Since word got out that the networks were first blocking Google TV, Google’s talking points have shifted somewhat. When asked whether or not Google sees the platform as an alternative to cable, the standard answer seems to be that Google TV is not trying to do away to cable, but simply add to it.
We told you yesterday that Fox.com was now blocking Google TV devices from accessing full streaming episodes. Well, I decided to see if the ol’ user agent trick that once worked on Hulu.com would work here, and it appears that it does.
So, for the time being to resume watching Fox.com content on your Google TV you must bring up the browser menu, then go to “more”, and then “settings”. From there go to “advanced” (as seen above) and then “mode”, and finally change the user agent mode from “default” to “generic”.
There you have it, you may now go back to watching all of your favorite Fox shows on Google TV… that is until Fox plugs this workaround like Hulu did. Stay tuned.
While Fox was busy blocking Google TV today, Google TV Product Manager Rishi Chandra was live at NewTeeVee Live 2010 discussing the nature of Google TV. The interview was reminiscent of Chandra’s keynote which we attended last week at Streaming Media West. During his keynote Chandra stated, “We are not looking to replace cable, our goal is not to replace it but to add to it.”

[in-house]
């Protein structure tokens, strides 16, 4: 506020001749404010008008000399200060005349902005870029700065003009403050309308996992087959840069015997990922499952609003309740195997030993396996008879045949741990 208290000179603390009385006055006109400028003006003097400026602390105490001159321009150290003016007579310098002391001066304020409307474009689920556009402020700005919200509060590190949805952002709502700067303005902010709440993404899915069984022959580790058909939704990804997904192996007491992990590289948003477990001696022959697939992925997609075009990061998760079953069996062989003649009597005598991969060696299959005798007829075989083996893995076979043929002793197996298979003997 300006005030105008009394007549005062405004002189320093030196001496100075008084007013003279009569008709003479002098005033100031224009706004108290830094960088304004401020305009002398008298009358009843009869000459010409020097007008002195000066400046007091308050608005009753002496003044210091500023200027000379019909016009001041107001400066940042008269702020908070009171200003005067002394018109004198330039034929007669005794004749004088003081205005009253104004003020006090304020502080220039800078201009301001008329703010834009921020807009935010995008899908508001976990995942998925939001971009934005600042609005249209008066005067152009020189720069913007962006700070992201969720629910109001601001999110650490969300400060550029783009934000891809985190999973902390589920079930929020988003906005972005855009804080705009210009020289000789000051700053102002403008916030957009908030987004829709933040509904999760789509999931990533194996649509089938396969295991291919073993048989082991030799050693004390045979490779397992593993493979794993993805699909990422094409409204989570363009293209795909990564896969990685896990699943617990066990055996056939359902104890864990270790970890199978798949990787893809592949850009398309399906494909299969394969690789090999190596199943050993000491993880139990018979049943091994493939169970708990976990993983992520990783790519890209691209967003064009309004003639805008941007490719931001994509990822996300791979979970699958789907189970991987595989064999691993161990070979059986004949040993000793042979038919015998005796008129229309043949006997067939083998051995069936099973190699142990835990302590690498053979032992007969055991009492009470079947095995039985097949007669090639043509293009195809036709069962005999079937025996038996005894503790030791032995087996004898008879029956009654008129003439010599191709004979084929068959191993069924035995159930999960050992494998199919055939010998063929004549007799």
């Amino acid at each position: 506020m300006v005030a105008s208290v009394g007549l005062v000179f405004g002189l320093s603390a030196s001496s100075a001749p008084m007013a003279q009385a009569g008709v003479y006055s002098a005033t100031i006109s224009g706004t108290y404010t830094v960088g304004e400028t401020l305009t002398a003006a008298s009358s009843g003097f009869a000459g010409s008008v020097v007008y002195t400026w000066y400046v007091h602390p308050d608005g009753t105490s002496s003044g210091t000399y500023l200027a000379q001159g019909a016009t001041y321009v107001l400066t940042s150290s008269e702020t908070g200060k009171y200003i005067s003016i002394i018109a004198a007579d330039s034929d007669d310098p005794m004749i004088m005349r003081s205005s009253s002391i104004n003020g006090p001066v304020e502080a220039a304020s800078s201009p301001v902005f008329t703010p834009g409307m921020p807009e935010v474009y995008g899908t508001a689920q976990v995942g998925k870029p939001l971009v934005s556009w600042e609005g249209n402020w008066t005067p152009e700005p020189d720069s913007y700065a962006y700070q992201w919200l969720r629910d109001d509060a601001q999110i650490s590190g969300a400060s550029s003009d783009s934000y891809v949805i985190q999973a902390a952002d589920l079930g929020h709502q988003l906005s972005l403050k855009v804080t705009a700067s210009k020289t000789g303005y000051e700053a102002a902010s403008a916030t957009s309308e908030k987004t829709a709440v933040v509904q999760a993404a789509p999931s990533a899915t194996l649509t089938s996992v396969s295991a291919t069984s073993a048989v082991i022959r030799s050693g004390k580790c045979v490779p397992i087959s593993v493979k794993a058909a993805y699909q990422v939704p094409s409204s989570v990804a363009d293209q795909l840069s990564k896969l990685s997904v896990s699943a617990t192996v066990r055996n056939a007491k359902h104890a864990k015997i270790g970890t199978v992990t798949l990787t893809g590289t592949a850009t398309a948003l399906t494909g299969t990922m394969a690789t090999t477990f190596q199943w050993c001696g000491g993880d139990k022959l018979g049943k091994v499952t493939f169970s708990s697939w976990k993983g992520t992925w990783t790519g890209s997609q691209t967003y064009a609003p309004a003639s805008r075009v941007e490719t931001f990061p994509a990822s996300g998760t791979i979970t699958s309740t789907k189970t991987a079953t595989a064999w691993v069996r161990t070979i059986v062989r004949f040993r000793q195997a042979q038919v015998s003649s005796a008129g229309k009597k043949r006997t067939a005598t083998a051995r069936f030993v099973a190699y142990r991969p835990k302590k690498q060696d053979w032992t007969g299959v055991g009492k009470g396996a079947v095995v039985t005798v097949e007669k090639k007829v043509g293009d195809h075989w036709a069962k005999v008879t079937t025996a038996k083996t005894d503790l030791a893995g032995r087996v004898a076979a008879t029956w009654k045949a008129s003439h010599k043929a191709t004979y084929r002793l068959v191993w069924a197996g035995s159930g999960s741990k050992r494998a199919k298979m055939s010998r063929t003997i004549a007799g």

Chandra reiterated the same talking points today, saying that “cord-cutting is not happening anytime soon, we’re not trying to replace cable.” These statements may come as a surprise to many as it was originally assumed Google TV was a possible alternative to cable. However, Google has changed their tone in recent weeks to that of Google TV having more of a symbiotic relationship with traditional cable or satellite.
Continue reading after the break to watch a video clip of Chandra speaking at NewTeeVee Live.
11.11 – Update: User agent fix unblocks Fox.com…for now.
Another one bites the dust. A couple of weeks ago, Fox.com was atop our list of Websites that could still be accessed on Google TV to stream full episodes of content. Well, you can go ahead and cross Fox off that list, as they are now blocking Google TV devices (see the photo above).
The list of networks allowing Google TV devices to access their online content appears to be dwindling. Stay tuned.